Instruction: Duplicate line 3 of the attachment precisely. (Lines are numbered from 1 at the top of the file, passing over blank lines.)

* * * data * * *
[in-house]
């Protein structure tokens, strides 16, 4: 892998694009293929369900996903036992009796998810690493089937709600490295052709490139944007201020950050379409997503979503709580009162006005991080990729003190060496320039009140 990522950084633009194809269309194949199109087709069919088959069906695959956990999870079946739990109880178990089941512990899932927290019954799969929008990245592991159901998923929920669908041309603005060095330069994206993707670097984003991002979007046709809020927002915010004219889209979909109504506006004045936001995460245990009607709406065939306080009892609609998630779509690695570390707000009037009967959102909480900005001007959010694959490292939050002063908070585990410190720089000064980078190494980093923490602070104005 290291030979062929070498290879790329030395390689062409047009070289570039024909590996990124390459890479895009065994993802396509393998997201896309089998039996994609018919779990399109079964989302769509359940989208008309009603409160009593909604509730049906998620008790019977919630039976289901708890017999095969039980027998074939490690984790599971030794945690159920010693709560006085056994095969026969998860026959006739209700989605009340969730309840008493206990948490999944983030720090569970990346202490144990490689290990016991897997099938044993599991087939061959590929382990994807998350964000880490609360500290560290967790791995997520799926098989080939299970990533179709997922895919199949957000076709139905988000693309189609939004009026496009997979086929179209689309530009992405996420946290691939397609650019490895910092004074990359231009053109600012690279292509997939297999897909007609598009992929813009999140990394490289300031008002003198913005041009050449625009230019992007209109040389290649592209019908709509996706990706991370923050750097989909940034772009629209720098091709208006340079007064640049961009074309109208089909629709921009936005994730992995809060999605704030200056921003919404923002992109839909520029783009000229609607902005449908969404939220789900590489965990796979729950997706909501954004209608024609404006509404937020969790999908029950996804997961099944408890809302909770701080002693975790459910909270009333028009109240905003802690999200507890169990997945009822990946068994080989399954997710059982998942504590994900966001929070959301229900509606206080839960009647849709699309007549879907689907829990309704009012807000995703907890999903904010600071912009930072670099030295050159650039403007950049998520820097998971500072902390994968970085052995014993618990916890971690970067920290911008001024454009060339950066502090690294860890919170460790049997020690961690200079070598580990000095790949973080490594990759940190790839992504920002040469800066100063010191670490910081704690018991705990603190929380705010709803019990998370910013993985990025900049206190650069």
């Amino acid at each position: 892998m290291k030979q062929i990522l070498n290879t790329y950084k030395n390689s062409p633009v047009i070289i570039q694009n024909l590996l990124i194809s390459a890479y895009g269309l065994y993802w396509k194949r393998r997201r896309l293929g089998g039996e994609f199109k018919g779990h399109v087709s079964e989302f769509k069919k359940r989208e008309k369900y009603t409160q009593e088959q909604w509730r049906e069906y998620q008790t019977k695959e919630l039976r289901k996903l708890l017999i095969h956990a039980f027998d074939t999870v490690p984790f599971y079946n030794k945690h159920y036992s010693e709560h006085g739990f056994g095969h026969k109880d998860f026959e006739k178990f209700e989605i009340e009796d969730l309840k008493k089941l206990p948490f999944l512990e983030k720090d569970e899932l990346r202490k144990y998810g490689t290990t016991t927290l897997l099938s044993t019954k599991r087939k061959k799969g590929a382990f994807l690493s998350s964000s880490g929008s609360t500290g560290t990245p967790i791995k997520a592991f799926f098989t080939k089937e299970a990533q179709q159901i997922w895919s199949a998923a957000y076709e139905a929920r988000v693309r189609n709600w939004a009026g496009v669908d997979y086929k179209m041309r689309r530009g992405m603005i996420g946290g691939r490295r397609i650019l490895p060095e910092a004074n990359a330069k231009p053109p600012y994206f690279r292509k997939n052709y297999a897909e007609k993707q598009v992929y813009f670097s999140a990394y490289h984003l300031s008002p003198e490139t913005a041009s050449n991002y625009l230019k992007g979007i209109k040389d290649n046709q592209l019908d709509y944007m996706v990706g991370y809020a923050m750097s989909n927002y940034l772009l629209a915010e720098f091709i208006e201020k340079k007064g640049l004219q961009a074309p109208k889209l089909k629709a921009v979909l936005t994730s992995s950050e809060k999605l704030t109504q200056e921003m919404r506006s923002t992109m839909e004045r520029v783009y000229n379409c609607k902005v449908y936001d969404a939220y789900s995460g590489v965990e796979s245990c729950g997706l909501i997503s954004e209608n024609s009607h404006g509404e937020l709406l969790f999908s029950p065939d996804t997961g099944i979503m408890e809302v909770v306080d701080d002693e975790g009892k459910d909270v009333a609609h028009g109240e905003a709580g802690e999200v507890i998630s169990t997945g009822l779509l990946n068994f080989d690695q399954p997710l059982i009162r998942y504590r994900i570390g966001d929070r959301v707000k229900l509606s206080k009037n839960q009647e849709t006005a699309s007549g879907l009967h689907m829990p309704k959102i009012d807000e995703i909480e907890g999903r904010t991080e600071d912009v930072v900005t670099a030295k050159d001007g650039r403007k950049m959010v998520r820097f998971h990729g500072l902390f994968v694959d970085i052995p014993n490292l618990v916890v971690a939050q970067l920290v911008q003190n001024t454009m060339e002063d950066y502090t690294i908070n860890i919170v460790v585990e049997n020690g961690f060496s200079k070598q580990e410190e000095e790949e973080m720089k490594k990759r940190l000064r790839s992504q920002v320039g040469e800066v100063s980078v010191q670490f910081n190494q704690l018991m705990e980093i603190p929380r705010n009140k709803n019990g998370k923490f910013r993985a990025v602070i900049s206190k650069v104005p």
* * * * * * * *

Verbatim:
């Amino acid at each position: 892998m290291k030979q062929i990522l070498n290879t790329y950084k030395n390689s062409p633009v047009i070289i570039q694009n024909l590996l990124i194809s390459a890479y895009g269309l065994y993802w396509k194949r393998r997201r896309l293929g089998g039996e994609f199109k018919g779990h399109v087709s079964e989302f769509k069919k359940r989208e008309k369900y009603t409160q009593e088959q909604w509730r049906e069906y998620q008790t019977k695959e919630l039976r289901k996903l708890l017999i095969h956990a039980f027998d074939t999870v490690p984790f599971y079946n030794k945690h159920y036992s010693e709560h006085g739990f056994g095969h026969k109880d998860f026959e006739k178990f209700e989605i009340e009796d969730l309840k008493k089941l206990p948490f999944l512990e983030k720090d569970e899932l990346r202490k144990y998810g490689t290990t016991t927290l897997l099938s044993t019954k599991r087939k061959k799969g590929a382990f994807l690493s998350s964000s880490g929008s609360t500290g560290t990245p967790i791995k997520a592991f799926f098989t080939k089937e299970a990533q179709q159901i997922w895919s199949a998923a957000y076709e139905a929920r988000v693309r189609n709600w939004a009026g496009v669908d997979y086929k179209m041309r689309r530009g992405m603005i996420g946290g691939r490295r397609i650019l490895p060095e910092a004074n990359a330069k231009p053109p600012y994206f690279r292509k997939n052709y297999a897909e007609k993707q598009v992929y813009f670097s999140a990394y490289h984003l300031s008002p003198e490139t913005a041009s050449n991002y625009l230019k992007g979007i209109k040389d290649n046709q592209l019908d709509y944007m996706v990706g991370y809020a923050m750097s989909n927002y940034l772009l629209a915010e720098f091709i208006e201020k340079k007064g640049l004219q961009a074309p109208k889209l089909k629709a921009v979909l936005t994730s992995s950050e809060k999605l704030t109504q200056e921003m919404r506006s923002t992109m839909e004045r520029v783009y000229n379409c609607k902005v449908y936001d969404a939220y789900s995460g590489v965990e796979s245990c729950g997706l909501i997503s954004e209608n024609s009607h404006g509404e937020l709406l969790f999908s029950p065939d996804t997961g099944i979503m408890e809302v909770v306080d701080d002693e975790g009892k459910d909270v009333a609609h028009g109240e905003a709580g802690e999200v507890i998630s169990t997945g009822l779509l990946n068994f080989d690695q399954p997710l059982i009162r998942y504590r994900i570390g966001d929070r959301v707000k229900l509606s206080k009037n839960q009647e849709t006005a699309s007549g879907l009967h689907m829990p309704k959102i009012d807000e995703i909480e907890g999903r904010t991080e600071d912009v930072v900005t670099a030295k050159d001007g650039r403007k950049m959010v998520r820097f998971h990729g500072l902390f994968v694959d970085i052995p014993n490292l618990v916890v971690a939050q970067l920290v911008q003190n001024t454009m060339e002063d950066y502090t690294i908070n860890i919170v460790v585990e049997n020690g961690f060496s200079k070598q580990e410190e000095e790949e973080m720089k490594k990759r940190l000064r790839s992504q920002v320039g040469e800066v100063s980078v010191q670490f910081n190494q704690l018991m705990e980093i603190p929380r705010n009140k709803n019990g998370k923490f910013r993985a990025v602070i900049s206190k650069v104005p």